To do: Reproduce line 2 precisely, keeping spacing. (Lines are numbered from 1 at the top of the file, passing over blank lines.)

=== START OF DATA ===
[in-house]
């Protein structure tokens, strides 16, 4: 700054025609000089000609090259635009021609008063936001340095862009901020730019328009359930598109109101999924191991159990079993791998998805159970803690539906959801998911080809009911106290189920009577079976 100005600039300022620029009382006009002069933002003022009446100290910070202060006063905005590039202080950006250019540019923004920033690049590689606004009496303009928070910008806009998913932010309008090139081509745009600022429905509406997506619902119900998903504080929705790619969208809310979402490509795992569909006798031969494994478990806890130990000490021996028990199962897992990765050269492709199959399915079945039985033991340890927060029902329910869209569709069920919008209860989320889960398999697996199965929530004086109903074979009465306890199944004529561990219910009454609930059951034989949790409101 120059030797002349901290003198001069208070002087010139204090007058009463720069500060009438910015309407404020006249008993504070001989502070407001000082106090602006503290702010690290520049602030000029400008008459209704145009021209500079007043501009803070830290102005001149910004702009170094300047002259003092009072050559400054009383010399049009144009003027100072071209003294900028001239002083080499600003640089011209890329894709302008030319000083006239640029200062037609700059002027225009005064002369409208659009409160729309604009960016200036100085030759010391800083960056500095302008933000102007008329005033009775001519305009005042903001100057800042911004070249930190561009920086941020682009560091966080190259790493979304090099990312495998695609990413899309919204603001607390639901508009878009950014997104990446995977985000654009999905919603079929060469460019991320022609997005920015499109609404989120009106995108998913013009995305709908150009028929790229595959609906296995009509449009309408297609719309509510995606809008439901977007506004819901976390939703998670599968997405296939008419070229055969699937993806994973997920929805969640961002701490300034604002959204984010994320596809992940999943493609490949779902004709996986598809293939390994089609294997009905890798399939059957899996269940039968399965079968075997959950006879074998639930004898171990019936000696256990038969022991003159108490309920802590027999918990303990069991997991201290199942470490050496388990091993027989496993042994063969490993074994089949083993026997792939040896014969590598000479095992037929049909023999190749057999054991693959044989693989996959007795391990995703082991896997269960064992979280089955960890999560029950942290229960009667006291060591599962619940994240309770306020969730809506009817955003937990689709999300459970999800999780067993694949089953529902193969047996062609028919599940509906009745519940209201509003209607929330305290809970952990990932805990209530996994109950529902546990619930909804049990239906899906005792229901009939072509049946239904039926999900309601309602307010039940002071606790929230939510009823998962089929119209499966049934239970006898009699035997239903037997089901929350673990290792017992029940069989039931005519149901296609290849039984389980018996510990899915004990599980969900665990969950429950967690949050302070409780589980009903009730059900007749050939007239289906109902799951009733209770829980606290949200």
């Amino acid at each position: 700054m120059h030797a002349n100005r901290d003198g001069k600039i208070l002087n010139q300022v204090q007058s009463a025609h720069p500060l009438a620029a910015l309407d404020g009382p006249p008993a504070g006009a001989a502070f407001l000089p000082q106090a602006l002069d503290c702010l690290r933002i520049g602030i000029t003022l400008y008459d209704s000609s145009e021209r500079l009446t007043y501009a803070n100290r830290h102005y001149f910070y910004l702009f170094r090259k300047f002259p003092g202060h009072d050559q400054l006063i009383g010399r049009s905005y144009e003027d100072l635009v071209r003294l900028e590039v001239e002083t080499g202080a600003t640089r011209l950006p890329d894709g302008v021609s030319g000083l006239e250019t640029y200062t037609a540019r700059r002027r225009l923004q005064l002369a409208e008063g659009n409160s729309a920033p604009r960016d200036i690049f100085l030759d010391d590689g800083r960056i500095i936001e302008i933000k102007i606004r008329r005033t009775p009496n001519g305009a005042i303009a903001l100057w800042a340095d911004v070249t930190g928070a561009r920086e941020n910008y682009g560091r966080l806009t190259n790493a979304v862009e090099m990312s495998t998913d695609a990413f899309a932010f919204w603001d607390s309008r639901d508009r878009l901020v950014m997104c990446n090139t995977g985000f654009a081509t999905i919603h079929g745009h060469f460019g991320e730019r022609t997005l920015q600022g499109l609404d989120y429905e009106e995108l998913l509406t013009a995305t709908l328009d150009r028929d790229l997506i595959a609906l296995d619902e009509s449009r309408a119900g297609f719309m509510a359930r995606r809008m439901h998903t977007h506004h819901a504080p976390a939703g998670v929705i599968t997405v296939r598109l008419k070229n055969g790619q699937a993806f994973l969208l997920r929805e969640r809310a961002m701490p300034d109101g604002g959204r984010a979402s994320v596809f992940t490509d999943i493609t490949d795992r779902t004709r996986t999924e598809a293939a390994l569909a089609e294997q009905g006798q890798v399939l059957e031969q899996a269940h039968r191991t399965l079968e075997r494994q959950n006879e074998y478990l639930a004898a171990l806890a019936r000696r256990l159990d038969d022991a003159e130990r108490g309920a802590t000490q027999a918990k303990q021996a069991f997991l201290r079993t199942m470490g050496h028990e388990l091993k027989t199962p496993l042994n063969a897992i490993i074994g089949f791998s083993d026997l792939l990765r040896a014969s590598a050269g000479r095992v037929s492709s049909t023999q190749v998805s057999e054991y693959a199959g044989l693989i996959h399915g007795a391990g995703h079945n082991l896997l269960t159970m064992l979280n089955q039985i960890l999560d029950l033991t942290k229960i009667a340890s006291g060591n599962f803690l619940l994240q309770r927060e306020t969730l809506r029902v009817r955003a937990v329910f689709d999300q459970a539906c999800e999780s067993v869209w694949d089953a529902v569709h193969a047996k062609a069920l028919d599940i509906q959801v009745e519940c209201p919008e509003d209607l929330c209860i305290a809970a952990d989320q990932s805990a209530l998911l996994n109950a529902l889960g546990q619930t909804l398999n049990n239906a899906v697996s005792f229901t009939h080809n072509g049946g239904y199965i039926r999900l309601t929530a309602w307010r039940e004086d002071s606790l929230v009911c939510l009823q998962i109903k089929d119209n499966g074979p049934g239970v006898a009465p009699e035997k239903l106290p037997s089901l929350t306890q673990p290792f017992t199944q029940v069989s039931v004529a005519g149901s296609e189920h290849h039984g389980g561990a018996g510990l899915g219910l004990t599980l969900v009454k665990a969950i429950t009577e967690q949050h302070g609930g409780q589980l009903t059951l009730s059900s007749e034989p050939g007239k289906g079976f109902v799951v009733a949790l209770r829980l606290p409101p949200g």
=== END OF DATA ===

């Protein structure tokens, strides 16, 4: 700054025609000089000609090259635009021609008063936001340095862009901020730019328009359930598109109101999924191991159990079993791998998805159970803690539906959801998911080809009911106290189920009577079976 100005600039300022620029009382006009002069933002003022009446100290910070202060006063905005590039202080950006250019540019923004920033690049590689606004009496303009928070910008806009998913932010309008090139081509745009600022429905509406997506619902119900998903504080929705790619969208809310979402490509795992569909006798031969494994478990806890130990000490021996028990199962897992990765050269492709199959399915079945039985033991340890927060029902329910869209569709069920919008209860989320889960398999697996199965929530004086109903074979009465306890199944004529561990219910009454609930059951034989949790409101 120059030797002349901290003198001069208070002087010139204090007058009463720069500060009438910015309407404020006249008993504070001989502070407001000082106090602006503290702010690290520049602030000029400008008459209704145009021209500079007043501009803070830290102005001149910004702009170094300047002259003092009072050559400054009383010399049009144009003027100072071209003294900028001239002083080499600003640089011209890329894709302008030319000083006239640029200062037609700059002027225009005064002369409208659009409160729309604009960016200036100085030759010391800083960056500095302008933000102007008329005033009775001519305009005042903001100057800042911004070249930190561009920086941020682009560091966080190259790493979304090099990312495998695609990413899309919204603001607390639901508009878009950014997104990446995977985000654009999905919603079929060469460019991320022609997005920015499109609404989120009106995108998913013009995305709908150009028929790229595959609906296995009509449009309408297609719309509510995606809008439901977007506004819901976390939703998670599968997405296939008419070229055969699937993806994973997920929805969640961002701490300034604002959204984010994320596809992940999943493609490949779902004709996986598809293939390994089609294997009905890798399939059957899996269940039968399965079968075997959950006879074998639930004898171990019936000696256990038969022991003159108490309920802590027999918990303990069991997991201290199942470490050496388990091993027989496993042994063969490993074994089949083993026997792939040896014969590598000479095992037929049909023999190749057999054991693959044989693989996959007795391990995703082991896997269960064992979280089955960890999560029950942290229960009667006291060591599962619940994240309770306020969730809506009817955003937990689709999300459970999800999780067993694949089953529902193969047996062609028919599940509906009745519940209201509003209607929330305290809970952990990932805990209530996994109950529902546990619930909804049990239906899906005792229901009939072509049946239904039926999900309601309602307010039940002071606790929230939510009823998962089929119209499966049934239970006898009699035997239903037997089901929350673990290792017992029940069989039931005519149901296609290849039984389980018996510990899915004990599980969900665990969950429950967690949050302070409780589980009903009730059900007749050939007239289906109902799951009733209770829980606290949200």